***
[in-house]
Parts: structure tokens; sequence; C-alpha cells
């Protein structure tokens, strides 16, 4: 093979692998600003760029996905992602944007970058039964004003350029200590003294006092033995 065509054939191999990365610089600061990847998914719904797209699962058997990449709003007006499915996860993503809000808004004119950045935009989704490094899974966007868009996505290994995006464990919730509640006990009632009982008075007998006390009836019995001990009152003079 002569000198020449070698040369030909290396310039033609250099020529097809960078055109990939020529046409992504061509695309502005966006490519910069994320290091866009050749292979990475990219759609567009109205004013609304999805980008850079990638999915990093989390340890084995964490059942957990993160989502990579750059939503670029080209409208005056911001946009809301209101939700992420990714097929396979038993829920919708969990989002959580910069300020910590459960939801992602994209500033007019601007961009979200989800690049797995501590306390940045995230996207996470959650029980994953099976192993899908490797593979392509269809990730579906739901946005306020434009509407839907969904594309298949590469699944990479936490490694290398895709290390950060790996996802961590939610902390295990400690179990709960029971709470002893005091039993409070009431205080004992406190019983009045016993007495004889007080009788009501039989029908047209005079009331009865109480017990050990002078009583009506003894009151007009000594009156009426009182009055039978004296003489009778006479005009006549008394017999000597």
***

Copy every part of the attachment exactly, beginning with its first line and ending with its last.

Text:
[in-house]
Parts: structure tokens; sequence; C-alpha cells
């Protein structure tokens, strides 16, 4: 093979692998600003760029996905992602944007970058039964004003350029200590003294006092033995 065509054939191999990365610089600061990847998914719904797209699962058997990449709003007006499915996860993503809000808004004119950045935009989704490094899974966007868009996505290994995006464990919730509640006990009632009982008075007998006390009836019995001990009152003079 002569000198020449070698040369030909290396310039033609250099020529097809960078055109990939020529046409992504061509695309502005966006490519910069994320290091866009050749292979990475990219759609567009109205004013609304999805980008850079990638999915990093989390340890084995964490059942957990993160989502990579750059939503670029080209409208005056911001946009809301209101939700992420990714097929396979038993829920919708969990989002959580910069300020910590459960939801992602994209500033007019601007961009979200989800690049797995501590306390940045995230996207996470959650029980994953099976192993899908490797593979392509269809990730579906739901946005306020434009509407839907969904594309298949590469699944990479936490490694290398895709290390950060790996996802961590939610902390295990400690179990709960029971709470002893005091039993409070009431205080004992406190019983009045016993007495004889007080009788009501039989029908047209005079009331009865109480017990050990002078009583009506003894009151007009000594009156009426009182009055039978004296003489009778006479005009006549008394017999000597």